Sunday, March 27, 2011

The Keeper of the Fire

In some Native American traditions and in other heritages as well, there was once a role called "keeper of the fire".   Back when keeping a fire fed and alive was vital to stay warm, to have both heat and light, it was a significant task.  

Within my family, some of my far flung cousins and kin call me "the keeper of the family fire".

That's because as a little girl, I was the child found sitting at the feet of the elders, listening to the old stories and learning the traditions.  I loved listening to my grandparents and those of their generation talk, making history come alive for me.   I had the privelege of knowing two of my great-grandmothers when I was very young and both made a siginficant impression upon me.

My grandmothers came from two different generations but I learned from them both.

When I was still a child myself I became interested in family history and began collecting all the documentation that I could.

These days, now that I'm on the journey toward one day becoming an elder myself, I'm the "go to girl" when my relatives want to know about the family.   Whether it's a genelogical question from two hundred years back or something from our common childhood, I'm the one they ask because I'm the one who paid attention enough to know.

Although I have not formally joined the Daughters of the American Revolution, I could because I can trace my lineage back on two different sides of the family to that war.   There is a monument to one of my ancestors in Point Pleasant, West Virginia and my Zumwalt kinfolk first came to Missouri because of land grants they received for their service during the Revolutionary War.   My dad's great great grandfather was the first white child born north of St.. Louis.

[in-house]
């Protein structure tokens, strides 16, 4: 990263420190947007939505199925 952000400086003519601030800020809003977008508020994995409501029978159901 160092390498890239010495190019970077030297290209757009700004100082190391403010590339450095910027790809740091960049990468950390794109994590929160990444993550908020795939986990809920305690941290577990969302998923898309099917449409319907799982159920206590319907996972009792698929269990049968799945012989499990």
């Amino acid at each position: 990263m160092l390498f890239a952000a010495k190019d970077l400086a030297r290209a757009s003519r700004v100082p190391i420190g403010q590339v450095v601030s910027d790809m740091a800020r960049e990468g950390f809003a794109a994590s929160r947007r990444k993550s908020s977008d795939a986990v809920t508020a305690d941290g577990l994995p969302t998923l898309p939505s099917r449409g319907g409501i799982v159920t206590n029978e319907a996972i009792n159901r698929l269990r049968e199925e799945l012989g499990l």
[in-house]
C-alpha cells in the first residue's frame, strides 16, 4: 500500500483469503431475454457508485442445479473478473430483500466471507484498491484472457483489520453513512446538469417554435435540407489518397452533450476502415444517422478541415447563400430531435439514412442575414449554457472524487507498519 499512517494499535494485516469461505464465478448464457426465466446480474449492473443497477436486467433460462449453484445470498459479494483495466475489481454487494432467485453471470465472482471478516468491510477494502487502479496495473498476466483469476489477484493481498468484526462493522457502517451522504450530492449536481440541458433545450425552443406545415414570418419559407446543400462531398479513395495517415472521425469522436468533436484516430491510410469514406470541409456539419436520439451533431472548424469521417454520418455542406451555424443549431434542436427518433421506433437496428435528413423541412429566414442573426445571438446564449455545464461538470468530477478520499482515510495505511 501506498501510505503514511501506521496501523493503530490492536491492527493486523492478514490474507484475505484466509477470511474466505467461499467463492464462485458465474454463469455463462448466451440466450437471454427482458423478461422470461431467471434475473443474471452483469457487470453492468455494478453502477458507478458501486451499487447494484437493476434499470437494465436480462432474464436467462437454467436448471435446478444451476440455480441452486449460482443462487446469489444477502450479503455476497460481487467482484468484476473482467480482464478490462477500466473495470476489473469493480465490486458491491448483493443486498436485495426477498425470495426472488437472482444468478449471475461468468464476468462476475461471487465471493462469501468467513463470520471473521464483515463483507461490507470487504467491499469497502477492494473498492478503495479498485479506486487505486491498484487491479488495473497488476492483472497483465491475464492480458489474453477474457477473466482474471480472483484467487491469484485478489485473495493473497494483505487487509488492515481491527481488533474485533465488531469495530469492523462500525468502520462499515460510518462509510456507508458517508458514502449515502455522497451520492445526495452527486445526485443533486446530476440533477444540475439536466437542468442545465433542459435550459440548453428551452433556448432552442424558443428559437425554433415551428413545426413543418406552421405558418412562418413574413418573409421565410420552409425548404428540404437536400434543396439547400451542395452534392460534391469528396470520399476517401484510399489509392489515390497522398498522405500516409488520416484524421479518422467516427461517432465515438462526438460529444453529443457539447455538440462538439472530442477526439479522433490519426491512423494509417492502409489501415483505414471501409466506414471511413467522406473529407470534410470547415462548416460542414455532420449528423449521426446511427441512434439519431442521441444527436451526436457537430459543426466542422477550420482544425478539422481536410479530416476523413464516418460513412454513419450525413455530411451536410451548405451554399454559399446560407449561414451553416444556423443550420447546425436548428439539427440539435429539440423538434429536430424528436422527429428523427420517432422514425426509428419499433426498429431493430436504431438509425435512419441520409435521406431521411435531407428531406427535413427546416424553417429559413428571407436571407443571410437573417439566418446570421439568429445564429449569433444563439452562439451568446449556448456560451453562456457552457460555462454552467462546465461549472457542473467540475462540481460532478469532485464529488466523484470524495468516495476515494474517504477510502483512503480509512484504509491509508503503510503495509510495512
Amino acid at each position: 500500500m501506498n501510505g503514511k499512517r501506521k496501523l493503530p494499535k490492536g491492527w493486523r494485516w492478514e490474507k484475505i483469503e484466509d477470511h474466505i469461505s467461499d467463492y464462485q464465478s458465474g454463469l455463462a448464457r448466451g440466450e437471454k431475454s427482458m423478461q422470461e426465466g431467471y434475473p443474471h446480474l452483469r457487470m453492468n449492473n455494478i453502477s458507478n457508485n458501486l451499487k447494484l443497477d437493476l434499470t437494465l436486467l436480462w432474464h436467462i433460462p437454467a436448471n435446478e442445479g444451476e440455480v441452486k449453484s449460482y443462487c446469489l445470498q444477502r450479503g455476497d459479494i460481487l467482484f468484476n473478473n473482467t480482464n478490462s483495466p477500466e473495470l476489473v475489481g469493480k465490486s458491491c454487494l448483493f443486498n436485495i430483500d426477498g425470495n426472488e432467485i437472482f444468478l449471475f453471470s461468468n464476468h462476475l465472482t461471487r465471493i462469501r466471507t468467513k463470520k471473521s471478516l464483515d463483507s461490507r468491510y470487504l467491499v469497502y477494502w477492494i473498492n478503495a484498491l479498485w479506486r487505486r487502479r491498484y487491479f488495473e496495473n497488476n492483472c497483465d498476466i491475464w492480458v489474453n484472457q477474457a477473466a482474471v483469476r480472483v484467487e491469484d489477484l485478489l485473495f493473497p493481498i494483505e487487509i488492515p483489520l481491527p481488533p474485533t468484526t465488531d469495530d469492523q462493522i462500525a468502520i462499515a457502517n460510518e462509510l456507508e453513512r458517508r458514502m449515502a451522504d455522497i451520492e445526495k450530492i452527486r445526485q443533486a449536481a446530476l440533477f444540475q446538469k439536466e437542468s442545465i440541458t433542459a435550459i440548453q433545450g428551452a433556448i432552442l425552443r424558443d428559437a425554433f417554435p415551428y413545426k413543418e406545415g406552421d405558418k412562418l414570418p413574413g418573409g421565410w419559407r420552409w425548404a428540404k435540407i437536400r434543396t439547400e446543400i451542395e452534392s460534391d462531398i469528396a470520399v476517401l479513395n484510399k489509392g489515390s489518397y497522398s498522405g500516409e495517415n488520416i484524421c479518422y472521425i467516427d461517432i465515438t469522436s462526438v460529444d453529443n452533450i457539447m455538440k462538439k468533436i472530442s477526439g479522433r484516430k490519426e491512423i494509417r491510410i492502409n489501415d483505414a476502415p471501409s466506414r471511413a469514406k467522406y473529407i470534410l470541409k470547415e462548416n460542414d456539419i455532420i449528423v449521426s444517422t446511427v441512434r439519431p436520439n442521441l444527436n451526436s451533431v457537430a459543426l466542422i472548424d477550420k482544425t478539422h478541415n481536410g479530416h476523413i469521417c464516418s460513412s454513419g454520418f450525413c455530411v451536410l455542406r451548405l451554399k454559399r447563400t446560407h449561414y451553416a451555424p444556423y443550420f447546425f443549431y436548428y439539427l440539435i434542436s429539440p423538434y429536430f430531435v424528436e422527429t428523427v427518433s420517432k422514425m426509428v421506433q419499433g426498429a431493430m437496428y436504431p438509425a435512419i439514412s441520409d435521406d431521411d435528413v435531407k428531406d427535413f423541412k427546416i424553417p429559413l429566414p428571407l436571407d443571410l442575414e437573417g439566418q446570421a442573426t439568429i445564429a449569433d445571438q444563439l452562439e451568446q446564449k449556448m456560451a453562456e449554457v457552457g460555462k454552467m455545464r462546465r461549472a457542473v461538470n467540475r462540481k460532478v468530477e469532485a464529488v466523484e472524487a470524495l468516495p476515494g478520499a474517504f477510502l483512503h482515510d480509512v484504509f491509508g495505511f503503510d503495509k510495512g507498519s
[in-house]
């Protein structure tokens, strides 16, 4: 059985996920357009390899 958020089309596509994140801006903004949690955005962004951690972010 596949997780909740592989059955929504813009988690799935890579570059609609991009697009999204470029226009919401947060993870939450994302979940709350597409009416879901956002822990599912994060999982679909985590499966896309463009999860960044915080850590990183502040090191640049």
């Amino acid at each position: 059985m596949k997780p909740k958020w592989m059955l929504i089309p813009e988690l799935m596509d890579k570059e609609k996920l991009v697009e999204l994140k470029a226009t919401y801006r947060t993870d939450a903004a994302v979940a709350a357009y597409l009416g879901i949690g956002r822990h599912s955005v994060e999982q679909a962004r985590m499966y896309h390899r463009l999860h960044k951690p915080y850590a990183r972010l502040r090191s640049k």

I also have more recent arrivals among my kith and kin.   I can look at a picture where one of my great-grandfathers was christened in England (Eckington) back in 1849 and trace my lineage to the Six Counties including County Armagh.   I can trace other family lines to Europe and connect with everything from the death camps in Therienstadt to Albert Einstein.

I have collections of photographs, paperwork, typed histories, and much more.

That's why they call me "keeper of the family fire"....I keep the heritage and history alive, handing it down to other generations.

I like history because after all you have to know where you have been before you can know where you are going.

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